Thursday, December 1, 2011

The Muppets (2011) – Review

Review: The Muppets is funny, warm and a good welcome back to a lot of our childhood friends. The film takes place long after the Muppets’ fame peaked, finding them spread across the country and their studio in shambles. Lifelong fans Gary, Mary and Walter discover an evil plot by businessman Tex Richman to destroy the Muppet Studio for good, and so they set out to reunite the Muppets and save the studio. The creative team of director James Bobin and writers Jason Segel (who also stars) and Nicholas Stoller are clearly huge fans of the Muppets and their love of the characters and material is evident in the film (as it is very referential and nostalgic to both the past Muppet movies and television show), but they are not afraid to bring their own jokes and style as well. It is probably best classified as a family film as the jokes hit a broad spectrum but are all safe and geared towards a family audience (much like all the other Muppets films/TV) – but it has the special property of inspiring joy and even wonder in its adult audience members (be it the nostalgia or the characters/story) eliciting a positive emotional response for all its viewers. It is hard not to enjoy the film – from the fantastic musical numbers (which are probably the highlight of the film) to the fun celebrity cameos. However, the stars of the film are the Muppets themselves (especially Kermit). Yet, this is where a structural issue arises. There are almost too many principle characters (Gary, Walter, Mary, Kermit, et al.), and thus Bobin has to switch narrative tracks multiple times to try to flesh out each character and their story (journey). He is not quite able to do this seamlessly, leading to the film dragging a little in the middle and some characters being marginalized (particularly and sadly Mary). We care about all the characters, but the narrative stream of each character is continuously interrupted. Bobin gets the tone, look and feel completely right (and the jokes – The Moopets, all the stuff with Jack Black in the theatre, breaking the fourth wall, human Walter/Muppet Gary, Kermit dissing Rico Rodriguez and many more). The pacing, however, is not quite as fluid as it needed to be for this to be a great film. A lot is great and really works about The Muppets, ultimately making it a good film, but pacing and structural problems hold it back. That said, young kids and fans will probably love it even so.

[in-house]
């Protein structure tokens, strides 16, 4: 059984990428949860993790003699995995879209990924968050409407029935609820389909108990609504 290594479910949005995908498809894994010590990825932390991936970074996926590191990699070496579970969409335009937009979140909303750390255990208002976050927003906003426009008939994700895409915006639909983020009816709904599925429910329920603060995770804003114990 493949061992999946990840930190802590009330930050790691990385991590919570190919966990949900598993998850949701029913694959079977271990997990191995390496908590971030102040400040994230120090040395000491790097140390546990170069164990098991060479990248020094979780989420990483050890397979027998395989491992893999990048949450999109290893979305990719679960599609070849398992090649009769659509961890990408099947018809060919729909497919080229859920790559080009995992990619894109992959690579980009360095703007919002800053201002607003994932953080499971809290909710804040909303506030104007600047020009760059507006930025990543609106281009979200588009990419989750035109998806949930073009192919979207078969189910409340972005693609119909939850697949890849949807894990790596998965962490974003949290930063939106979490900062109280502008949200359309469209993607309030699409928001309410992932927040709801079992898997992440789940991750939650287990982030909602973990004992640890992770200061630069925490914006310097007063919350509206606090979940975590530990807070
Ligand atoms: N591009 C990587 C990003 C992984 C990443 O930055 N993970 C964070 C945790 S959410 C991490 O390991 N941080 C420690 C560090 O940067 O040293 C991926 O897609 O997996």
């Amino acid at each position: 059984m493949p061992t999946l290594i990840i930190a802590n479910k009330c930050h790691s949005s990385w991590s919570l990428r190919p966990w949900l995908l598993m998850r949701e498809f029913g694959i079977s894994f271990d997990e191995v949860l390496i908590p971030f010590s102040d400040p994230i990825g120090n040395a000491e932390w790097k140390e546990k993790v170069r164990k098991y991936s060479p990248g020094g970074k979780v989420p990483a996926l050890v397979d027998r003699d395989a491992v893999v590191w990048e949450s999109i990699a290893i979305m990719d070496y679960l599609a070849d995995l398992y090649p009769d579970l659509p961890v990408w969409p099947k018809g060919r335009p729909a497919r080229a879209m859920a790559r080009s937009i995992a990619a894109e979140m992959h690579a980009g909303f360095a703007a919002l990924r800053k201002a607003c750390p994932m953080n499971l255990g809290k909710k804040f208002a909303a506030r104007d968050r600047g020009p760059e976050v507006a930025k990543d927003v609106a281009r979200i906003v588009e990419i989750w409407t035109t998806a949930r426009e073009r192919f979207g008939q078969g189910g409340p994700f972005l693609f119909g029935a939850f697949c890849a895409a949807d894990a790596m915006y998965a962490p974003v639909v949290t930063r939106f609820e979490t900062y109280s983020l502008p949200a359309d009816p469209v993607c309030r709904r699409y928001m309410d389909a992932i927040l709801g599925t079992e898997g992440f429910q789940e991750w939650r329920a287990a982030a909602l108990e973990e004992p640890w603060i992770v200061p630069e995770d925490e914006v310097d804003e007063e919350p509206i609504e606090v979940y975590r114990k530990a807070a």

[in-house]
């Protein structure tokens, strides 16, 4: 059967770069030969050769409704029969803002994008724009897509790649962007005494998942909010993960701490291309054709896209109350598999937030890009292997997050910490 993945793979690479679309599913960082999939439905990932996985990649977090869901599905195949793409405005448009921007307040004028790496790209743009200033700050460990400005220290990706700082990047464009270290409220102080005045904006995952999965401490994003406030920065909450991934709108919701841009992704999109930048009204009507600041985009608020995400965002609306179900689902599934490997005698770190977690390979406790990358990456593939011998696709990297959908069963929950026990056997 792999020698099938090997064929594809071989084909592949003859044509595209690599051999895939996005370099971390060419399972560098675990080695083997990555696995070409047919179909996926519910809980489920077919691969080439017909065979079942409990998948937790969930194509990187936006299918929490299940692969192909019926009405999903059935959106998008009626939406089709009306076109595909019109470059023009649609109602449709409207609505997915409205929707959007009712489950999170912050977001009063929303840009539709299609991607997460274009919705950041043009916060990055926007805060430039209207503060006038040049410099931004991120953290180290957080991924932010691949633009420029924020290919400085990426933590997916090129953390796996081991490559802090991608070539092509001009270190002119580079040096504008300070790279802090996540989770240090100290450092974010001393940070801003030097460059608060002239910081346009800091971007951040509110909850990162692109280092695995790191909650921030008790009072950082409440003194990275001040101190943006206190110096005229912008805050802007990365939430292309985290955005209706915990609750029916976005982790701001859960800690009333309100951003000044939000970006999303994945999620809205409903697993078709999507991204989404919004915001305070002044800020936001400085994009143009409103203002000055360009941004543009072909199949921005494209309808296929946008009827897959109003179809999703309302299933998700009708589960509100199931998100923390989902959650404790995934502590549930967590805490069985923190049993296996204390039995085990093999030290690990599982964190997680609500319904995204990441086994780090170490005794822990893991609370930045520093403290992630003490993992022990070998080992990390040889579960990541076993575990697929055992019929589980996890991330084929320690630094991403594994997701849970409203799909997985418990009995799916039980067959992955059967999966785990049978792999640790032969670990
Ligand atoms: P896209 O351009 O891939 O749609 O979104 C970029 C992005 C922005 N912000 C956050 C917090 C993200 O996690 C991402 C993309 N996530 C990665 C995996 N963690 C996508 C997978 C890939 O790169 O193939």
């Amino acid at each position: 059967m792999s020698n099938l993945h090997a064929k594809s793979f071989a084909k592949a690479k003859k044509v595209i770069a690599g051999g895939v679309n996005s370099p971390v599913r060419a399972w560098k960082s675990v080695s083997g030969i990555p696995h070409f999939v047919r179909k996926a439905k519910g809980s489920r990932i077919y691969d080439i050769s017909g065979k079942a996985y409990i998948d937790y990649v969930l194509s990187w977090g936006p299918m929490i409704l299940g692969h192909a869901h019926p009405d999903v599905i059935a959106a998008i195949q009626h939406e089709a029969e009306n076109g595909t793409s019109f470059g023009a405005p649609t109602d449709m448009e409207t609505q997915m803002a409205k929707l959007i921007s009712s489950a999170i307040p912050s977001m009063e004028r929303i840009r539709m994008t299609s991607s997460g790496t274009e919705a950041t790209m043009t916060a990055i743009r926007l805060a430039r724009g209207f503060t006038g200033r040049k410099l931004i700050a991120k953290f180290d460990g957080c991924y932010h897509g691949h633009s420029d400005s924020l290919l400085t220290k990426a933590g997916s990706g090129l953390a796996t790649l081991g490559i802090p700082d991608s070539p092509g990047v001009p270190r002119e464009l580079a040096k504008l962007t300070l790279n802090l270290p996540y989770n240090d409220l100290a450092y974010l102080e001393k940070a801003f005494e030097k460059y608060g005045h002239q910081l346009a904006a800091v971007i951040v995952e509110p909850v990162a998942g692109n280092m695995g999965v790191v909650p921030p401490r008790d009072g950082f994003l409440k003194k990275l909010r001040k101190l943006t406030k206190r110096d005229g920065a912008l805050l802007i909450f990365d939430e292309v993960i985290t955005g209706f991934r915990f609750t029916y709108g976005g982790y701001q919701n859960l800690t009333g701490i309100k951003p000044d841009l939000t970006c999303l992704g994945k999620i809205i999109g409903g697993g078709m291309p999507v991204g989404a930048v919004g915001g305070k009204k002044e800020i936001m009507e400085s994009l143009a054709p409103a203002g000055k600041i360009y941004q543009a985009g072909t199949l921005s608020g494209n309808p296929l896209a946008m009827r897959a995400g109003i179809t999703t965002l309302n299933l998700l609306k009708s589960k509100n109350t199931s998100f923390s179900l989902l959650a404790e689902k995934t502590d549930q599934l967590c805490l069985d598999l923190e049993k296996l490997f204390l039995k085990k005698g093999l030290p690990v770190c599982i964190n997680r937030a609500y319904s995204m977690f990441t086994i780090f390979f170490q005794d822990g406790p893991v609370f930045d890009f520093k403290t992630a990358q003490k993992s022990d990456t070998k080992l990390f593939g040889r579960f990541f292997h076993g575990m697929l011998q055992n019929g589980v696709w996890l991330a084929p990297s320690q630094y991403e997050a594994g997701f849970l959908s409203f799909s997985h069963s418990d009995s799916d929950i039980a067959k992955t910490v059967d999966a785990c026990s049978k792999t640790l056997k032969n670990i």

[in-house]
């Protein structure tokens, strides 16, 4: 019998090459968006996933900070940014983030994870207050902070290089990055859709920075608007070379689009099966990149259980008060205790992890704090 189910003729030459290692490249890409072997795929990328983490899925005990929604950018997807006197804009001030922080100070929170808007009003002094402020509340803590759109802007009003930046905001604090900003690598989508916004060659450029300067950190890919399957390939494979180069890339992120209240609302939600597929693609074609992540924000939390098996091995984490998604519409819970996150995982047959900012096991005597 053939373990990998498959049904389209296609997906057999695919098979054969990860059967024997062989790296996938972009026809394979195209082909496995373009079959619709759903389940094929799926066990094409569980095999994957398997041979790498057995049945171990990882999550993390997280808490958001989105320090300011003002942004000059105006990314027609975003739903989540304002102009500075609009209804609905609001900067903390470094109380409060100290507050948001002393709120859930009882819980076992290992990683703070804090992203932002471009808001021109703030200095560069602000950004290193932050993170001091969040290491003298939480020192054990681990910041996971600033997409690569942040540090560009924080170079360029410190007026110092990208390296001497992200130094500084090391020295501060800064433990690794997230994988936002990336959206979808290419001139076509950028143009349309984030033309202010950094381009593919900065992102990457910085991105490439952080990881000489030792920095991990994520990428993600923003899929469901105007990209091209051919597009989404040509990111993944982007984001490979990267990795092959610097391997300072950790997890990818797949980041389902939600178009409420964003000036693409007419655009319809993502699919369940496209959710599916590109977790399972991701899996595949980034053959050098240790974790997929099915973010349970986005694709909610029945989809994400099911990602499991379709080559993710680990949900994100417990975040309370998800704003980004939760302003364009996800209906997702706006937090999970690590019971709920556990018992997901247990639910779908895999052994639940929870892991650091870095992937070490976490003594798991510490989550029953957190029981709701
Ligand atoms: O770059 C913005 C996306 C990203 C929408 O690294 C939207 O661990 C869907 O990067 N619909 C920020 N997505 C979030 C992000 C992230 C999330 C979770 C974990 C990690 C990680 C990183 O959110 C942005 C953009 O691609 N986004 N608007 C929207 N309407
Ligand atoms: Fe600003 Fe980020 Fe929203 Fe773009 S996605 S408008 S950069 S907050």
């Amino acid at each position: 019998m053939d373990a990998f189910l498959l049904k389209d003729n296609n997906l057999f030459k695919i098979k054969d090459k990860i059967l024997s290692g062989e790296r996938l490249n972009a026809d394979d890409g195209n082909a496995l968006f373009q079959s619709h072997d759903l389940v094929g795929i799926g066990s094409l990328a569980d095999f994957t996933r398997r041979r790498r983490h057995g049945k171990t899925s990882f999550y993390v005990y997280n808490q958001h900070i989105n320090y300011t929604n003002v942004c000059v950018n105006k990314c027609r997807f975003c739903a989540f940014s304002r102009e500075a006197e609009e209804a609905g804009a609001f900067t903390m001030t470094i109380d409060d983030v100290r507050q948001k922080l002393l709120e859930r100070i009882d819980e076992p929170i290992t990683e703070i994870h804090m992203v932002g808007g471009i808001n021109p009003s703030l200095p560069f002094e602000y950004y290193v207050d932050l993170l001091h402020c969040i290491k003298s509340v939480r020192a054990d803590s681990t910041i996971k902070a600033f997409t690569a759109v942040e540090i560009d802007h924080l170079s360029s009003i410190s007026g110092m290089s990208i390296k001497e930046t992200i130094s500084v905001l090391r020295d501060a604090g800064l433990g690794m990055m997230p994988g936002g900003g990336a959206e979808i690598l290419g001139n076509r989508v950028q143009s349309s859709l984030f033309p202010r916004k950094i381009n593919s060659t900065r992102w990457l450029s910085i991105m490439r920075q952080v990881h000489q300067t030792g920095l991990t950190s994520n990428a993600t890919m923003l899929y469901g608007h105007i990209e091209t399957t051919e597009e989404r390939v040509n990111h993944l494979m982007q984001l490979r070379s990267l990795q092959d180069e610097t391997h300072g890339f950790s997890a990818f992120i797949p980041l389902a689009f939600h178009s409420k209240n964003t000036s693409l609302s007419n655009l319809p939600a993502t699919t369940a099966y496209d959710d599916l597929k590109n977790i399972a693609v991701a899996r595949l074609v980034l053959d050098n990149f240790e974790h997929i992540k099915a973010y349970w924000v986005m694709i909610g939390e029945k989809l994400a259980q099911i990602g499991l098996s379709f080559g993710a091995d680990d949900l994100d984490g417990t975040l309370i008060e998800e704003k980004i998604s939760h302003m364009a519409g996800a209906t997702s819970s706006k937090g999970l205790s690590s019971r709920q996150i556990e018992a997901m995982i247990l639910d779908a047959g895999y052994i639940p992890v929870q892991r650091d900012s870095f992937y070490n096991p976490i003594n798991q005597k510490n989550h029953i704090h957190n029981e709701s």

Technical, aesthetic & acting achievements: James Bobin makes his feature debut with The Muppets and it is clear that he was the right person to take on the characters, working with Stroller and Segel. I am interested to see what he does next (as right now I imagine him making films similar to Michel Gondry). The soundtrack is fantastic (and the highlight for me) with both new songs written by Segel and Bret McKenzie (chief among them Man or Muppet and Life’s a Happy Song) and classics from the Muppet canon. Christophe Beck’s score is fitting and works well in the background, but is completely overshadowed by the songs. Don Burgess’s cinematography is very colorful and bright, and production designer Steve Saklad’s work is good as well particularly his sets for The Muppet Studio and Kermit’s House. The Muppet voice actors are all wonderful, the celebrity cameos are all fun and the cast is good. Peter Linz (the voice of Walter) and Steve Whitmire (the voice of Kermit and a few others) standout among the Muppet voice actors. Rashida Jones is good in her small supporting role. Chris Cooper is a little uneven as the film’s villain, but is good when it counts in the end. Amy Adams is very underutilized but wonderful (as usual) when she has her moments. Jason Segel is good playing a role he dreamed about his whole life – you can see he loves every minute of it.

Summary & score: The Muppets is a fun and very enjoyable family film, and certainly on par with the other Muppet movies. 7/10

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